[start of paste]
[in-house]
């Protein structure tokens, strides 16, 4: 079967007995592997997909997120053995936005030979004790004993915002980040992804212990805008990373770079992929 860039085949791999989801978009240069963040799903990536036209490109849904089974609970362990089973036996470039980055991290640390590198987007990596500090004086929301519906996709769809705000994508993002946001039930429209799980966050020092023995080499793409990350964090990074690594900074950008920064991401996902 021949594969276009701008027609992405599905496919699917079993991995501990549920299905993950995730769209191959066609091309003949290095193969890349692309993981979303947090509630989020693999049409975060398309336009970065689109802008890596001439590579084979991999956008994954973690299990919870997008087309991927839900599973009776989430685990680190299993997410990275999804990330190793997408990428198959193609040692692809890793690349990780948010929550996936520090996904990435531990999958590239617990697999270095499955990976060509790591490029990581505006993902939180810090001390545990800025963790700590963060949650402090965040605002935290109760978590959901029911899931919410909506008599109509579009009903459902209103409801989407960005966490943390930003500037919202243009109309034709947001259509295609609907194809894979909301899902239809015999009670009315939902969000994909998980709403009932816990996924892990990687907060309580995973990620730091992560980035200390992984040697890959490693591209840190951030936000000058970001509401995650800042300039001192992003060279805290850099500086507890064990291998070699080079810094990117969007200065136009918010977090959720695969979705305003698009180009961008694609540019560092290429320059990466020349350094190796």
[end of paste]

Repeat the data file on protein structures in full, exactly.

[in-house]
């Protein structure tokens, strides 16, 4: 079967007995592997997909997120053995936005030979004790004993915002980040992804212990805008990373770079992929 860039085949791999989801978009240069963040799903990536036209490109849904089974609970362990089973036996470039980055991290640390590198987007990596500090004086929301519906996709769809705000994508993002946001039930429209799980966050020092023995080499793409990350964090990074690594900074950008920064991401996902 021949594969276009701008027609992405599905496919699917079993991995501990549920299905993950995730769209191959066609091309003949290095193969890349692309993981979303947090509630989020693999049409975060398309336009970065689109802008890596001439590579084979991999956008994954973690299990919870997008087309991927839900599973009776989430685990680190299993997410990275999804990330190793997408990428198959193609040692692809890793690349990780948010929550996936520090996904990435531990999958590239617990697999270095499955990976060509790591490029990581505006993902939180810090001390545990800025963790700590963060949650402090965040605002935290109760978590959901029911899931919410909506008599109509579009009903459902209103409801989407960005966490943390930003500037919202243009109309034709947001259509295609609907194809894979909301899902239809015999009670009315939902969000994909998980709403009932816990996924892990990687907060309580995973990620730091992560980035200390992984040697890959490693591209840190951030936000000058970001509401995650800042300039001192992003060279805290850099500086507890064990291998070699080079810094990117969007200065136009918010977090959720695969979705305003698009180009961008694609540019560092290429320059990466020349350094190796």